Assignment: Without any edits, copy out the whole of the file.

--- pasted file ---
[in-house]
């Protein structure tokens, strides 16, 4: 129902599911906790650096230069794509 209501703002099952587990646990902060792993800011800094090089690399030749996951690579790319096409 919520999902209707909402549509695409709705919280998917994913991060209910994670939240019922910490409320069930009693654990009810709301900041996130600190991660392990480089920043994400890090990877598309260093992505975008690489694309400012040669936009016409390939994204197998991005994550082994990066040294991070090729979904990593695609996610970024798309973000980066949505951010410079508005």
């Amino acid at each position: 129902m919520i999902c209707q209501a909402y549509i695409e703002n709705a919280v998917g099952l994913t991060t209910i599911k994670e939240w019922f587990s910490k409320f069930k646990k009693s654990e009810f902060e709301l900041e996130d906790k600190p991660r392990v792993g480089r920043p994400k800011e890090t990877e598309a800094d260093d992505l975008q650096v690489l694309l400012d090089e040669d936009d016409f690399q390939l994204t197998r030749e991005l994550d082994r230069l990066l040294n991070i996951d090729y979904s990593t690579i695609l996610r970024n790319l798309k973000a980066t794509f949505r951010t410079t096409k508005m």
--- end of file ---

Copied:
[in-house]
């Protein structure tokens, strides 16, 4: 129902599911906790650096230069794509 209501703002099952587990646990902060792993800011800094090089690399030749996951690579790319096409 919520999902209707909402549509695409709705919280998917994913991060209910994670939240019922910490409320069930009693654990009810709301900041996130600190991660392990480089920043994400890090990877598309260093992505975008690489694309400012040669936009016409390939994204197998991005994550082994990066040294991070090729979904990593695609996610970024798309973000980066949505951010410079508005």
């Amino acid at each position: 129902m919520i999902c209707q209501a909402y549509i695409e703002n709705a919280v998917g099952l994913t991060t209910i599911k994670e939240w019922f587990s910490k409320f069930k646990k009693s654990e009810f902060e709301l900041e996130d906790k600190p991660r392990v792993g480089r920043p994400k800011e890090t990877e598309a800094d260093d992505l975008q650096v690489l694309l400012d090089e040669d936009d016409f690399q390939l994204t197998r030749e991005l994550d082994r230069l990066l040294n991070i996951d090729y979904s990593t690579i695609l996610r970024n790319l798309k973000a980066t794509f949505r951010t410079t096409k508005m």